Trust is central to every interaction we have as human beings. The level of trust you want in these interactions can vary. Think of how much confidence you invest in your best friend when you share a secret with him or her. Compare that to how much trust you put in the guy at the coffee shop when he rings up your order.

There are an infinite number of levels of trust. However, the things that make somebody trustworthy or untrustworthy are roughly the same.

Consider the examples above. You’re telling you best friend and coworker that you plan to start looking for a new job. You notice he’s not really making eye contact, and as soon as you tell him, he immediately pulls up another coworker on his phone and starts typing a text message to her.

Or you’re at the coffee shop and you hand the clerk your credit card to pay. You notice him take the credit card out of the room for a second. He seems nervous as he tells you that the credit card terminal up front isn’t working so he has to run it in back. Once he comes out from the back room, the terminal is magically fixed and he’s able to run it.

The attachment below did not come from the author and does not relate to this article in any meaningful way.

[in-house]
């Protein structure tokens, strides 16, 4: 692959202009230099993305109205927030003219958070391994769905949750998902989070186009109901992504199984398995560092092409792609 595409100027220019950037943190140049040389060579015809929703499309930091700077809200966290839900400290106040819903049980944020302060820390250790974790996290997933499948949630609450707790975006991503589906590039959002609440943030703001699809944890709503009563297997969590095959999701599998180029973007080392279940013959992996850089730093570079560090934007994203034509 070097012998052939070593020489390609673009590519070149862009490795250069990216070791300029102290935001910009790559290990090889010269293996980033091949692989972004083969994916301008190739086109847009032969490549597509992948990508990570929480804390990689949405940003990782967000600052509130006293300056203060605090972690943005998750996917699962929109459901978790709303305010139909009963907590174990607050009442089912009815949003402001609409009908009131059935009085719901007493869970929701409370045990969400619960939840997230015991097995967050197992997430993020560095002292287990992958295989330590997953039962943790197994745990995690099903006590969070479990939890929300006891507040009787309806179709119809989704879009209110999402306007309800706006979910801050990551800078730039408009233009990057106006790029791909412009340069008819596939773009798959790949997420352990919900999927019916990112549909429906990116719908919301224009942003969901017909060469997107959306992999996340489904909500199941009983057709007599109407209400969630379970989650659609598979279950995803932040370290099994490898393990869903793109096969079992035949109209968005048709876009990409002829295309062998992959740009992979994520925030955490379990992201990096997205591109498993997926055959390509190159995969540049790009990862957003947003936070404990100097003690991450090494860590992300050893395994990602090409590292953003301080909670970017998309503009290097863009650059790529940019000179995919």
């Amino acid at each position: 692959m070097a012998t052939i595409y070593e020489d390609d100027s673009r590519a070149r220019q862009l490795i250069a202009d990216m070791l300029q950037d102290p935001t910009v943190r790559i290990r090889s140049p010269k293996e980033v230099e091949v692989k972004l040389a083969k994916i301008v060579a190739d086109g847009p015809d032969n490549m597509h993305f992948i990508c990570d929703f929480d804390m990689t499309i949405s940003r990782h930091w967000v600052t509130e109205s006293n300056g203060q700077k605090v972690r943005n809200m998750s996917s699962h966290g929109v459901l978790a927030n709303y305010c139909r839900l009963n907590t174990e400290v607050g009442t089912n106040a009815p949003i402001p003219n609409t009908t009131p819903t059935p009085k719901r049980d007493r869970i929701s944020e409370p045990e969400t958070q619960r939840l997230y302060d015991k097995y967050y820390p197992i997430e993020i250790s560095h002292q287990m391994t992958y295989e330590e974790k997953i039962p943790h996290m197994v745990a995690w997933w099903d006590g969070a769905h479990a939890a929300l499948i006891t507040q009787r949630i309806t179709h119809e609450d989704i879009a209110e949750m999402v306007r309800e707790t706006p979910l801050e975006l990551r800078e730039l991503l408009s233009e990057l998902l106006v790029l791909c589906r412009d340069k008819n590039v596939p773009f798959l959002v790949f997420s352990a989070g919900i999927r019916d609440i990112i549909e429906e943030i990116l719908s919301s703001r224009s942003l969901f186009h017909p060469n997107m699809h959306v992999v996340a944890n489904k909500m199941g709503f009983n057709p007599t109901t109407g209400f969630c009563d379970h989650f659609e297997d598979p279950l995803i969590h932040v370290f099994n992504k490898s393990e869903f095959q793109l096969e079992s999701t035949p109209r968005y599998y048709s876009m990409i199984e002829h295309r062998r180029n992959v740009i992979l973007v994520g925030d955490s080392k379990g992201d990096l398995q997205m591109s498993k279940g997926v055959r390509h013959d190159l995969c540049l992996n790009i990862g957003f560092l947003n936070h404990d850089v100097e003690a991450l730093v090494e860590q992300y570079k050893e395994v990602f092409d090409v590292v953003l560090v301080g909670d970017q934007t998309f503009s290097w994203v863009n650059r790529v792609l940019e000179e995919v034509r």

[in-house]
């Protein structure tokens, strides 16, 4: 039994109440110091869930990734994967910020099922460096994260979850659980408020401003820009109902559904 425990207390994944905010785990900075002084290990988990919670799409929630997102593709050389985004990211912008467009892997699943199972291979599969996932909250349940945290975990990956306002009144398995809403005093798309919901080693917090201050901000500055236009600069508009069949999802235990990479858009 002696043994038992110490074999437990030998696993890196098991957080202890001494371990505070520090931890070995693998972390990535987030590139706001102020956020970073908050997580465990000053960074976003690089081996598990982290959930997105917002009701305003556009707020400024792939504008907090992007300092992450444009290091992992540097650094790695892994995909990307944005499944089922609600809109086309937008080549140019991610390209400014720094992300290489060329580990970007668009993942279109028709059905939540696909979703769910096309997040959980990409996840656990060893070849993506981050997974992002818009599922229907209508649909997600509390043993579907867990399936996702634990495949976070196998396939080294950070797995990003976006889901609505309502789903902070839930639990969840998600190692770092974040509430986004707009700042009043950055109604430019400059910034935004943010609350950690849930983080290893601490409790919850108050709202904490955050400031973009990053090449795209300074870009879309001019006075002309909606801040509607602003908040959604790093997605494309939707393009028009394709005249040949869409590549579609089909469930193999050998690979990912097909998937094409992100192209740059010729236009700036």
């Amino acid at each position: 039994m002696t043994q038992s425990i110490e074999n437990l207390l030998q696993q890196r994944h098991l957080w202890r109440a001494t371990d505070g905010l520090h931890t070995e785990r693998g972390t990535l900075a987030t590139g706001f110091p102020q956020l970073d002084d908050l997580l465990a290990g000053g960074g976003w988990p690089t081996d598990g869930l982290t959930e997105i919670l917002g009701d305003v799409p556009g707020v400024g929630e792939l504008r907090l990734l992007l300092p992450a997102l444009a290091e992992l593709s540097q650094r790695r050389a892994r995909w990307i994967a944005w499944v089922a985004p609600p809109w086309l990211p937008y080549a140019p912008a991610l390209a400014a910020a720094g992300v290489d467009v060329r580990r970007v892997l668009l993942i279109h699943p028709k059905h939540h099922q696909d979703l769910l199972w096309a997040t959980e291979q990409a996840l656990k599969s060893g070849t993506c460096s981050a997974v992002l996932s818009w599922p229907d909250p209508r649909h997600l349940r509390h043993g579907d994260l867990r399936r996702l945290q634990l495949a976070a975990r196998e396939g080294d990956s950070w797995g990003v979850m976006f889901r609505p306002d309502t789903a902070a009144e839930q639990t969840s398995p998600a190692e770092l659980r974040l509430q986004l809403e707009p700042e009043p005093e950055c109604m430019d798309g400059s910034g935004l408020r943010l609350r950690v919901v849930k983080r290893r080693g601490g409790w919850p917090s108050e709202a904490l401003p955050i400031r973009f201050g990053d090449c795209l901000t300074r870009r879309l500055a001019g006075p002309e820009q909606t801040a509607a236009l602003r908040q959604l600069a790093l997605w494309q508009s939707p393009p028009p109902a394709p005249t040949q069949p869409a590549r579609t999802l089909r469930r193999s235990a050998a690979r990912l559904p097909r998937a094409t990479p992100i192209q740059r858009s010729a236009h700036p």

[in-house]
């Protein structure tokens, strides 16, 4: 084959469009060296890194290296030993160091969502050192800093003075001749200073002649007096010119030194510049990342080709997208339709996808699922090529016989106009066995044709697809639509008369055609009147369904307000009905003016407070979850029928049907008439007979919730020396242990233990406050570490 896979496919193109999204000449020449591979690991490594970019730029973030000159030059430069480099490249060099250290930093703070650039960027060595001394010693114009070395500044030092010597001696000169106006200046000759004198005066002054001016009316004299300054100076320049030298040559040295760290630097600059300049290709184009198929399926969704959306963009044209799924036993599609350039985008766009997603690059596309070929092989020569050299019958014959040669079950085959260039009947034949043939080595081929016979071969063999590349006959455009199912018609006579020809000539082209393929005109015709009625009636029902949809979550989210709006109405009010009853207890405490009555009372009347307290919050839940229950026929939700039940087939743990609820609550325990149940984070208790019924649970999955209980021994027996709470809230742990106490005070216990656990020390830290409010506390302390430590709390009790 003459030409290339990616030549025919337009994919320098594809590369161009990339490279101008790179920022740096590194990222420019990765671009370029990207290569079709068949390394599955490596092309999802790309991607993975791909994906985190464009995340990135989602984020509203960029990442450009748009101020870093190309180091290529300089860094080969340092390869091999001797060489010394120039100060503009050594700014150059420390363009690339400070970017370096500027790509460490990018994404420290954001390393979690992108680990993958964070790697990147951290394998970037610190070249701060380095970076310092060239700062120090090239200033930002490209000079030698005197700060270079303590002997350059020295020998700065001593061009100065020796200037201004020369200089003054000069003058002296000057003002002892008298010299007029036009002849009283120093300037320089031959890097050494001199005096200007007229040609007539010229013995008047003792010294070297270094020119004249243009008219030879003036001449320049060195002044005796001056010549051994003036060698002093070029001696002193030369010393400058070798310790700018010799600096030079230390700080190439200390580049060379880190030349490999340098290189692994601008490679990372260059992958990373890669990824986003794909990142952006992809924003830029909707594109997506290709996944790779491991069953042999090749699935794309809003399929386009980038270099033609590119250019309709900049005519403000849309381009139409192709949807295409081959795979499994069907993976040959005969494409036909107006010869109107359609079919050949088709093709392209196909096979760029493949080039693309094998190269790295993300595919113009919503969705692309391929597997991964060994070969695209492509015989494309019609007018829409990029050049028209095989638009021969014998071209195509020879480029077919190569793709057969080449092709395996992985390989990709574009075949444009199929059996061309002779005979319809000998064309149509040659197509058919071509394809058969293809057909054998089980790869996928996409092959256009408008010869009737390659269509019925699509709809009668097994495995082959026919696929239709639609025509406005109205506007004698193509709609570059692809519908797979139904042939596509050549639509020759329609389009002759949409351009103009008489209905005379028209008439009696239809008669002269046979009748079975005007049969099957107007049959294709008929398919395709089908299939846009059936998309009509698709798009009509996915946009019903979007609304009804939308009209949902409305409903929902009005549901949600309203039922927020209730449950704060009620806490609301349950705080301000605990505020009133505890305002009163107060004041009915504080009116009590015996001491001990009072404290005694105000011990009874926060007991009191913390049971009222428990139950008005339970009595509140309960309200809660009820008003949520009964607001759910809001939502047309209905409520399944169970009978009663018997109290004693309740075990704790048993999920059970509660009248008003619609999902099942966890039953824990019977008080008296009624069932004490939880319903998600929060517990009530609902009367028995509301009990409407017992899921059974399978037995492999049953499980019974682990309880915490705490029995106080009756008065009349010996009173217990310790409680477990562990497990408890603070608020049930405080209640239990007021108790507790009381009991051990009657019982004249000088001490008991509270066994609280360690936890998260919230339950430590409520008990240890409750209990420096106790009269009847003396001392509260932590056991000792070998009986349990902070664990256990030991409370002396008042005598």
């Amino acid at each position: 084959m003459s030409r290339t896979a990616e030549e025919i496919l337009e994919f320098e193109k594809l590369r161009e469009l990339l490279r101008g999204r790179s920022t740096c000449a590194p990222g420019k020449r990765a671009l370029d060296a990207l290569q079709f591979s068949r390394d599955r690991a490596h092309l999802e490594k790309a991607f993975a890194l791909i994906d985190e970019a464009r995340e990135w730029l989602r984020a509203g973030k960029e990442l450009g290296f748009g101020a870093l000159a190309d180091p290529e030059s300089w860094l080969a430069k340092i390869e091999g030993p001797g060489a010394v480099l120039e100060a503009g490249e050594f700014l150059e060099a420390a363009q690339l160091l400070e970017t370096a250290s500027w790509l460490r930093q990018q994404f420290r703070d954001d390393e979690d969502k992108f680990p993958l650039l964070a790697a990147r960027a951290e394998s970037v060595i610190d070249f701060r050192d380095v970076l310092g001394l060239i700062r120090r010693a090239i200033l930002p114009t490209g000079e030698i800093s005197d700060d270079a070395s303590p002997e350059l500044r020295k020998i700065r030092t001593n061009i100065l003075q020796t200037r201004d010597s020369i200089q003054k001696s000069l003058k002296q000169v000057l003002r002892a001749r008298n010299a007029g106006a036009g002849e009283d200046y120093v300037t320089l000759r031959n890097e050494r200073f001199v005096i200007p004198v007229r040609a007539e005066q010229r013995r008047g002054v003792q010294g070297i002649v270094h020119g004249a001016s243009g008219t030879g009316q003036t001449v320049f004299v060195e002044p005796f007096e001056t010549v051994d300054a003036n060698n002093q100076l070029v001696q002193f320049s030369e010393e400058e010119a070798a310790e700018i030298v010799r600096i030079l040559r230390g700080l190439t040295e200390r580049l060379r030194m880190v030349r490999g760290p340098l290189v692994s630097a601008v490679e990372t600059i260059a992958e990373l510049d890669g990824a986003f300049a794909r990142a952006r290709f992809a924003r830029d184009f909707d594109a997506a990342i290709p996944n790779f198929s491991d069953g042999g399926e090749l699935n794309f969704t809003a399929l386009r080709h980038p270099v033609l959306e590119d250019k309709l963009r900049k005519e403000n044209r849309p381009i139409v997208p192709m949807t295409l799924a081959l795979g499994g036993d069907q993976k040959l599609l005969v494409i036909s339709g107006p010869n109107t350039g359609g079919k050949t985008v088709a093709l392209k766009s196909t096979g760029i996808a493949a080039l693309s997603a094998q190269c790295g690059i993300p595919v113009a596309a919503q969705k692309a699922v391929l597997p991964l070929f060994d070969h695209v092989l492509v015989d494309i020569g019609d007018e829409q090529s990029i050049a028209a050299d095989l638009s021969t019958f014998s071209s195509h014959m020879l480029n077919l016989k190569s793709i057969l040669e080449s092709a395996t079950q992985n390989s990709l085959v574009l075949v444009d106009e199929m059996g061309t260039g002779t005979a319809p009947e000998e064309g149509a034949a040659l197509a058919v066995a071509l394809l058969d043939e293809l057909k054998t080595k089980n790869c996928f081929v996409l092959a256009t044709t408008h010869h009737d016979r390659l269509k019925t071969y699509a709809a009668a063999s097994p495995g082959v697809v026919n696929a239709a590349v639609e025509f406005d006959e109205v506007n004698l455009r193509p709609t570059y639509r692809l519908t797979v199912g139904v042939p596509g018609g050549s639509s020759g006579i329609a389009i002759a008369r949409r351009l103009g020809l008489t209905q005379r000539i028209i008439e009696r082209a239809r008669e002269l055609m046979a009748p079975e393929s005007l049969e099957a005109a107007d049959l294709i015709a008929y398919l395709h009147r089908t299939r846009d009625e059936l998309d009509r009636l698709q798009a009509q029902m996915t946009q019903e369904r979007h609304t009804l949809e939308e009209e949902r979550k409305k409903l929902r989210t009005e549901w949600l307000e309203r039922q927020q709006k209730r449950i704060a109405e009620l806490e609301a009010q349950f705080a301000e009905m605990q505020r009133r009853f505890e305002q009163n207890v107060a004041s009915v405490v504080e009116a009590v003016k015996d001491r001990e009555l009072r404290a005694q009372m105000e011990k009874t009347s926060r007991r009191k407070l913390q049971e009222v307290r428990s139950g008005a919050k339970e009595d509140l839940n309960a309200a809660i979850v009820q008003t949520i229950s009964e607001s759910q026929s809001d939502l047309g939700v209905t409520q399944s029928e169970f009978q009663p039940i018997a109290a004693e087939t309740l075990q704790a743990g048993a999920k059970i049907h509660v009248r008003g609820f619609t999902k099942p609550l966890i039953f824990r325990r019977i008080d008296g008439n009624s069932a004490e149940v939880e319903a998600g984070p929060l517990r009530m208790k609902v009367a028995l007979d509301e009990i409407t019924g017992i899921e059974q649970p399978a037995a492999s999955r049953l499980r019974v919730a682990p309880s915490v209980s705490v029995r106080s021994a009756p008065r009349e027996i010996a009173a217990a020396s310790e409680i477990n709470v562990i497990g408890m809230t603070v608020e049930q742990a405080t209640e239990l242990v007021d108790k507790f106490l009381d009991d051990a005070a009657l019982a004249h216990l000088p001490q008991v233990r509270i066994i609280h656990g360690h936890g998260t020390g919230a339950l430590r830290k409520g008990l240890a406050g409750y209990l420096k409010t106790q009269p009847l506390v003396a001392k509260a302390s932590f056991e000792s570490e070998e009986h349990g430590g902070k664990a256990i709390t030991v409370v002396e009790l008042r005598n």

On the opposite side, think of the people you trust most. What are some things that make them trustworthy?

Trust is a big deal. Learning how to communicate well will increase your trustworthiness in both professional and personal settings. You’ll be surprised by the kind of big responsibilities and opportunities to impress you’re given when others see you as extremely trustworthy.

If you want to learn more about how you can maximize your potential by communicating in a trustworthy way, check out our free video course on trust and communication!

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